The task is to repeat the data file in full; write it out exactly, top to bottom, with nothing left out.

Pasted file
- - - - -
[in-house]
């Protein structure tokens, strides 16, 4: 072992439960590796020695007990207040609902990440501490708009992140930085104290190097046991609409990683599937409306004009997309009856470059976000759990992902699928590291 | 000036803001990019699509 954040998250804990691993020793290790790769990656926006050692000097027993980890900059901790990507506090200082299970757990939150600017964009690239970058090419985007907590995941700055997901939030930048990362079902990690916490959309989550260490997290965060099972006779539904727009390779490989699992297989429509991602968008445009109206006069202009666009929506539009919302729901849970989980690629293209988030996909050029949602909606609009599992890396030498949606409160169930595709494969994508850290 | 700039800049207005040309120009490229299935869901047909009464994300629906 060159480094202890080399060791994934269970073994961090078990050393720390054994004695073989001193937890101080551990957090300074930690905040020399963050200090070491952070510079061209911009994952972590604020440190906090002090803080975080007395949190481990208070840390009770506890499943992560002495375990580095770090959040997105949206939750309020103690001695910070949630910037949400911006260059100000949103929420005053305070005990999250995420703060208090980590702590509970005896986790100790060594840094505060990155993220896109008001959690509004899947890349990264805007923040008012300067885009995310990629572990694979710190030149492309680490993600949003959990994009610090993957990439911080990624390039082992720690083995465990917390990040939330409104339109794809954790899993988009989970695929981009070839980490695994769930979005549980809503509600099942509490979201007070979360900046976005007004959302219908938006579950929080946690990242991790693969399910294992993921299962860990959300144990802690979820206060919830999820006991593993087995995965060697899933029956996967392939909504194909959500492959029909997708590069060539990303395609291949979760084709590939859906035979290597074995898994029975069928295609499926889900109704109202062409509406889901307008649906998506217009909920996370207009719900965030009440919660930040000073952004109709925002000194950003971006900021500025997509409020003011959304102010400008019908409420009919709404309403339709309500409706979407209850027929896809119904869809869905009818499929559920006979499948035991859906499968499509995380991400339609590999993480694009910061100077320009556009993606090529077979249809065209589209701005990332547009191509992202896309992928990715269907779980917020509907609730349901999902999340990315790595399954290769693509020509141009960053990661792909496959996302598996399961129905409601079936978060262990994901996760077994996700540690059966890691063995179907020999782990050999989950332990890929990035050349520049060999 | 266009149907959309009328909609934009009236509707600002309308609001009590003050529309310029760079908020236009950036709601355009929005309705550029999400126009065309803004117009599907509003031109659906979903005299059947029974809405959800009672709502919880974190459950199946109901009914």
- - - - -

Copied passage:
[in-house]
């Protein structure tokens, strides 16, 4: 072992439960590796020695007990207040609902990440501490708009992140930085104290190097046991609409990683599937409306004009997309009856470059976000759990992902699928590291 | 000036803001990019699509 954040998250804990691993020793290790790769990656926006050692000097027993980890900059901790990507506090200082299970757990939150600017964009690239970058090419985007907590995941700055997901939030930048990362079902990690916490959309989550260490997290965060099972006779539904727009390779490989699992297989429509991602968008445009109206006069202009666009929506539009919302729901849970989980690629293209988030996909050029949602909606609009599992890396030498949606409160169930595709494969994508850290 | 700039800049207005040309120009490229299935869901047909009464994300629906 060159480094202890080399060791994934269970073994961090078990050393720390054994004695073989001193937890101080551990957090300074930690905040020399963050200090070491952070510079061209911009994952972590604020440190906090002090803080975080007395949190481990208070840390009770506890499943992560002495375990580095770090959040997105949206939750309020103690001695910070949630910037949400911006260059100000949103929420005053305070005990999250995420703060208090980590702590509970005896986790100790060594840094505060990155993220896109008001959690509004899947890349990264805007923040008012300067885009995310990629572990694979710190030149492309680490993600949003959990994009610090993957990439911080990624390039082992720690083995465990917390990040939330409104339109794809954790899993988009989970695929981009070839980490695994769930979005549980809503509600099942509490979201007070979360900046976005007004959302219908938006579950929080946690990242991790693969399910294992993921299962860990959300144990802690979820206060919830999820006991593993087995995965060697899933029956996967392939909504194909959500492959029909997708590069060539990303395609291949979760084709590939859906035979290597074995898994029975069928295609499926889900109704109202062409509406889901307008649906998506217009909920996370207009719900965030009440919660930040000073952004109709925002000194950003971006900021500025997509409020003011959304102010400008019908409420009919709404309403339709309500409706979407209850027929896809119904869809869905009818499929559920006979499948035991859906499968499509995380991400339609590999993480694009910061100077320009556009993606090529077979249809065209589209701005990332547009191509992202896309992928990715269907779980917020509907609730349901999902999340990315790595399954290769693509020509141009960053990661792909496959996302598996399961129905409601079936978060262990994901996760077994996700540690059966890691063995179907020999782990050999989950332990890929990035050349520049060999 | 266009149907959309009328909609934009009236509707600002309308609001009590003050529309310029760079908020236009950036709601355009929005309705550029999400126009065309803004117009599907509003031109659906979903005299059947029974809405959800009672709502919880974190459950199946109901009914």